…by Brent Weeks. Beyond the Shadows is the final book in the Night Angel Trilogy, a series I earlier characterized as more Sword & Sorcery in its feel than a mainstream fantasy (Book 1 Review, Book 2 Review). However, in this final chapter for Kylar, Vi, Logan, Dorian and company, Weeks turns away from the grit and urban grime of the first two books in favor of the (overused) conventions of epic or high fantasy fare. Too bad, really, because we’ve seen much of this before and it actually ends up detracting from some of the more enjoyable aspects of the earlier books.
Most of Beyond the Shadows points towards the final showdown to prevent a renegade wizard-priest or Vurdmeister from raising the goddess Khali and accompanying undead army to sweep across the civilized world. Arrayed against him are the aforementioned heroes of the first two books, some of whom know and have befriended one another, some of whom have not. Weeks splits chapter between half-a-dozen p.o.v characters as he builds towards the final battle.
By far the most interesting of these is Dorian, one-time seer, mage, and heir to the former Godking Garoth Ursuul’s throne of Khalidor. Dorian, having gone north to infiltrate his father’s city, falls in love with Jenine (true heir to Cenaria, Logan’s wife, thought dead in the first book) and through a couple of clever twists finds he has no choice but to assume the mantle of Godking. He does so with the idea of eliminating the oppressive legacy of his ancestors and freeing his people for good, but finds the mantle or rule and the ruthlessness it demands of him is difficult to escape. I liked Dorian’s narrative because there was real struggle here, real evolution of character, and you were never quite sure what was going to happen.
Unfortunately the same cannot be said for the other major characters. Logan faced his great struggle in Book 2, and he has little to do other than act noble and pure and await his destiny. The main question confronting Kylar seems to revolve around when and if he will ever get to have sex with his childhood sweetheart, Elene. Then it turns out that each time Kylar comes back from the dead, someone close to him must die to take his place and you guessed it – Elene is next. Vi was also more interesting in the last book, but at least she has more to do and farther to come in her quest for redemption.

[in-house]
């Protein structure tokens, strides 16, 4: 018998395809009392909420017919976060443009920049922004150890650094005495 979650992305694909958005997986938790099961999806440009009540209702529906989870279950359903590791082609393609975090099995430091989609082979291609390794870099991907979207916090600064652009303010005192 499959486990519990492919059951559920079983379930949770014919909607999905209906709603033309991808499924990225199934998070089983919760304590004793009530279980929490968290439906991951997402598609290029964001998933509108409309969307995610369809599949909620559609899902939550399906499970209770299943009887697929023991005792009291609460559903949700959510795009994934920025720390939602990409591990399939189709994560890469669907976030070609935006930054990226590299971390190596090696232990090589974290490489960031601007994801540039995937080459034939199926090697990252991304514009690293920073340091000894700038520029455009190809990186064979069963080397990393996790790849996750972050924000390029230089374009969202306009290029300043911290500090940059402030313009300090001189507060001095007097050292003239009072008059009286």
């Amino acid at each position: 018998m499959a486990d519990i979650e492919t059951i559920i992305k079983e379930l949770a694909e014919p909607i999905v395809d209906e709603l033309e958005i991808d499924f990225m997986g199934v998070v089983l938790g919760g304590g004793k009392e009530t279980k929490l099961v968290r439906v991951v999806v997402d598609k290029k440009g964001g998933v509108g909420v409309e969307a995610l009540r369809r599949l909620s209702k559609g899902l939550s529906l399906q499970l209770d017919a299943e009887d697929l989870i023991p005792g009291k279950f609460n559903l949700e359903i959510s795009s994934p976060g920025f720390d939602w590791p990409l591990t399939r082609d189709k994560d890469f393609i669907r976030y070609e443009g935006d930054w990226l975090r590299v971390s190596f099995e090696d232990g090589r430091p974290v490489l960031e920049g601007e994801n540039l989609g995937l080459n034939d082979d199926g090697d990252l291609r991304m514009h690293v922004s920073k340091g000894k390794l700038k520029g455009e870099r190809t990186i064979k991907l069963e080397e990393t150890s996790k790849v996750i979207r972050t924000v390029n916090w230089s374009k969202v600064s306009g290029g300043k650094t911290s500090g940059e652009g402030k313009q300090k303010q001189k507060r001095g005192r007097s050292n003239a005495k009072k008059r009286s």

And then there’s the whole subplot involving Solon. I liked Solon as a character, and his prodigal son storyline was somewhat interesting, but I question why he was so prominent in this book. It really seemed to me that Weeks just had to me plotlines in the air here. Sure he wanted to return to the three wizard companions of the first book, Feir, Solon, and Dorian, and have them reunite against evil in the end, but it almost served as a distraction.
And reading the story, I had no doubt whatsoever that the three wizards would eventually reunite, because about halfway through, Weeks goes into plot outline checklist mode, and everything starts to fall in place for the generic epic finale setpiece. Supporting characters cooperate fully, mysteries are solved neatly in the nick of time, backstory and prophecies are established laboriously through coincidental dialog, all as we tumble headlong into the final battle.
Not sure why this annoyed me as much as it did; maybe because things didn’t fall into place so neatly in the earlier two books. It did seem as if the writing and plot points were overly compressed here, and I suspect Weeks had a much longer manuscript originally, which was edited down by the publisher to come in at 700 pages. I suppose if he was going to take the high/epic fantasy route (and hit every single cliche) I’ll take the shorter version.
This isn’t to say it’s a bad read. The characters are engaging, and there’s plenty of vivid detail, action, and conflict. The pages do turn. Weeks has some decent world-building going on, especially with Khalidor and the concept of the Vir. I just found myself wishing for the bleak urban feel of the first book, and a little disappointed when the story turned to those overused fantasy tropes, one after the other. Still, it’s a satisfying conclusion, especially if you’re a completist. If you’ve read the first two books, you probably like Weeks’ style enough to go for #3. But if you’ve read your share of fantasy like me, don’t expect too many surprises.